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Miner Housing and Company Management
Listen to the Site 12 Iron Story Narration
In 1896, the Witherbee Sherman Company issued a “Report on Facilities,” containing an inventory of company-owned buildings. In addition to those buildings directly involved in mining operations, the facilities included a barn, a warehouse, a sawmill, and a carpenter’s shop, all of red brick, with metal roofs. Over the next twenty years, company carpenters would be employed in the construction of worker’s housing, in addition to their work on the mill buildings housing mining machinery.Soon after the 1900 reorganization of the Witherbee, Sherman Company, the west end of Mineville became a separate hamlet called Witherbee—named obviously for Moriah’s foremost mining family. The area between Mineville and Witherbee was the location of Moriah’s richest ore bodies. It became the site of extensive industrial development, including mine shafts and pits, powerhouses, separating plants, railyards, and other related structures.
At this time, massive numbers of immigrants were recruited to work the mines. Interestingly, specific people were designated to recruit certain ethnicities. Joseph Scozzafava, an early immigrant to Port Henry, was in charge of recruiting Italians. Historian Valerie Rosenquist writes, “These newcomers had not been miners originally, but farmers, and came to a totally foreign environment. They had their lives neatly outlined for them upon arrival in Moriah. They were assigned housing and jobs, each ethnic group housed together.”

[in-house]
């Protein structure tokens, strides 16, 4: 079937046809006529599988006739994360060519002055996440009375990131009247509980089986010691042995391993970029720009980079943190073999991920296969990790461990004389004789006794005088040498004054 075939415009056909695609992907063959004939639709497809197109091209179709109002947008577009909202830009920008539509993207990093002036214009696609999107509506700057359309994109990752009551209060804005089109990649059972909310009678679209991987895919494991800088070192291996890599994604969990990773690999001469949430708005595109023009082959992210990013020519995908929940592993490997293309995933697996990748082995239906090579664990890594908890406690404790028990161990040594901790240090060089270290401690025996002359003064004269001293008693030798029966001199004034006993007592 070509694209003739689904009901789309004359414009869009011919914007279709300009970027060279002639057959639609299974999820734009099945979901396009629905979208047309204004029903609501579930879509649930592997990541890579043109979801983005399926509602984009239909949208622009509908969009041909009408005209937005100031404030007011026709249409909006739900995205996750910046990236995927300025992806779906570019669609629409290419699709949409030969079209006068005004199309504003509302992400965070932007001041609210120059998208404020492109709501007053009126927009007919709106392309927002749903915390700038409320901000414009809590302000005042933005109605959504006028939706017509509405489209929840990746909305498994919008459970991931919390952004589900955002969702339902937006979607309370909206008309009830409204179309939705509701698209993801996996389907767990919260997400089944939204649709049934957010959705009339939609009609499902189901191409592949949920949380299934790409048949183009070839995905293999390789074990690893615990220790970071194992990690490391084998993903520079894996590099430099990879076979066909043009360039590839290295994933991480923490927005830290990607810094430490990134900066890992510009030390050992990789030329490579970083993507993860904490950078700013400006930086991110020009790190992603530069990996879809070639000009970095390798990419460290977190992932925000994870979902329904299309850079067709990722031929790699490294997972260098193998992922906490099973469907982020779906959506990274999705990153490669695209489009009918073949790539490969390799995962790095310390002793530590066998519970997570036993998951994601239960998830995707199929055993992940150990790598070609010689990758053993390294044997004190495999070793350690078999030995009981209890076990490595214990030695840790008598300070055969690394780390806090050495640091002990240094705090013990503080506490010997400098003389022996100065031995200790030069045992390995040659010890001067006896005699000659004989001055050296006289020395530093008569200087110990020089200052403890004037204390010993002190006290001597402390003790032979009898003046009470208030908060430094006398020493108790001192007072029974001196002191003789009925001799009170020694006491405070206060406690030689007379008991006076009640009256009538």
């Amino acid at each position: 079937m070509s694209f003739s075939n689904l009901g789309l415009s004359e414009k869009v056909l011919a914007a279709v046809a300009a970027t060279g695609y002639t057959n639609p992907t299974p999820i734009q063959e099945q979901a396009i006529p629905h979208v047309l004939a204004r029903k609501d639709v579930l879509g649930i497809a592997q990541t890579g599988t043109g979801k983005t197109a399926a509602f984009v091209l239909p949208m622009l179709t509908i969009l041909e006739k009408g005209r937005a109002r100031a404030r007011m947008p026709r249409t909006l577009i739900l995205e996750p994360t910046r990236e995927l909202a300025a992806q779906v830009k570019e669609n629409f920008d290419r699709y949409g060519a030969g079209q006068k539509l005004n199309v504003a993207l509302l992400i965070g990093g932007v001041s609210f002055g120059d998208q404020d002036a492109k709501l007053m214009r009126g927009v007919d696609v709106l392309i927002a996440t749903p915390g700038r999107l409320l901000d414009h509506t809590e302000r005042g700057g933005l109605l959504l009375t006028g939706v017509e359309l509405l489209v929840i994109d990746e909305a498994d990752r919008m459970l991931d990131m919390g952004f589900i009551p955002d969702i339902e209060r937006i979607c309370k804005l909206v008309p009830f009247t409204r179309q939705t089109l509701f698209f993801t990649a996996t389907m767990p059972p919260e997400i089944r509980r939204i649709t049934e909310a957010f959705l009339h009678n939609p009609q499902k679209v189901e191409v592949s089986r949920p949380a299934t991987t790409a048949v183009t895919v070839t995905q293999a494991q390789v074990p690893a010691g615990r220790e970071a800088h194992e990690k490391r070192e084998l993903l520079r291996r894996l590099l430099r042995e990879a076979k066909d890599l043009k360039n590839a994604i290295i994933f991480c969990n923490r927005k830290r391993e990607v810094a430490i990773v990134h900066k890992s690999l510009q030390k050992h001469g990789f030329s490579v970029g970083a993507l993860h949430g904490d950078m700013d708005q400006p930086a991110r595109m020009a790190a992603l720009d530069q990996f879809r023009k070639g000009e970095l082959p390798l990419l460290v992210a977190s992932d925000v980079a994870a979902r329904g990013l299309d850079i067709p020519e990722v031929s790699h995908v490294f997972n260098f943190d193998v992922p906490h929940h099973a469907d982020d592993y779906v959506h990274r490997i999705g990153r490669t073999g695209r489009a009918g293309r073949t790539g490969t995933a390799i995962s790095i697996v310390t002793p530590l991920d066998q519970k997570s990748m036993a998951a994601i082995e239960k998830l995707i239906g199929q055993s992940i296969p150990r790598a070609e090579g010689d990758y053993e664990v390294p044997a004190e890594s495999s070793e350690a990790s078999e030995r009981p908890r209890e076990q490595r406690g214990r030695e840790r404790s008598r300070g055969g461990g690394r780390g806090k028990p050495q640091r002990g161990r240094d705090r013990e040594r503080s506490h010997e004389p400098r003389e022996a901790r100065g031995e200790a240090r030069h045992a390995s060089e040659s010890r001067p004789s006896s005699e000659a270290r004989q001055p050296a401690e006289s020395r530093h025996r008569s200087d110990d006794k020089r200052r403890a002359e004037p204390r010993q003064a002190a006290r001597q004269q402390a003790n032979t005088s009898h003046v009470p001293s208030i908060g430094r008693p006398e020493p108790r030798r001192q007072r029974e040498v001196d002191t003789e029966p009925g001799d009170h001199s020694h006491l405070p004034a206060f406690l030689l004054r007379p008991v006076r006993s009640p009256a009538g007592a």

Witherbee was established as an enclave for worker’s housing built by Witherbee, Sherman and Company. The company capitalized on the waste product of mining, the gray tailings, to design a new type of concrete. Originally, wood-frame houses went up quickly in the 1870s to accommodate this growing workforce. You can see some of these on West Street. As quickly as they were built, the immigration rate continued to increase through the 1890s. In need of long-lasting and easy-to-maintain housing, Witherbee and Sherman had a solution: the iron ore tailings.
Mining iron ore required separating it from the minerals and materials into which the ore was bound. Separation and production of iron concentrate for refining left iron tailings behind. Added to concrete, the tailings strengthened the concrete as it was formed and set into blocks. The initial construction costs were similar to building a wood-frame house, but they were considered to be cost-effective in the long run by not needing the attention and maintenance that wood-frame houses required. Between 1903 and 1910, 88 concrete tailing blockhouses were built along Joyce Road, Wasson Street, West Street, Bridal Row, and Belfry Hill Road in Witherbee—and many of them stand there still today.
On West Street are a series of concrete boarding houses. These were occupied primarily by single men working in the mines. According to stories told by one of the boarding house owners, the men slept in tight, cold, “stall like” quarters with only a cot and a shelf for a few possessions. The woman of the house, often a miner’s widow, would provide the miners with their meals.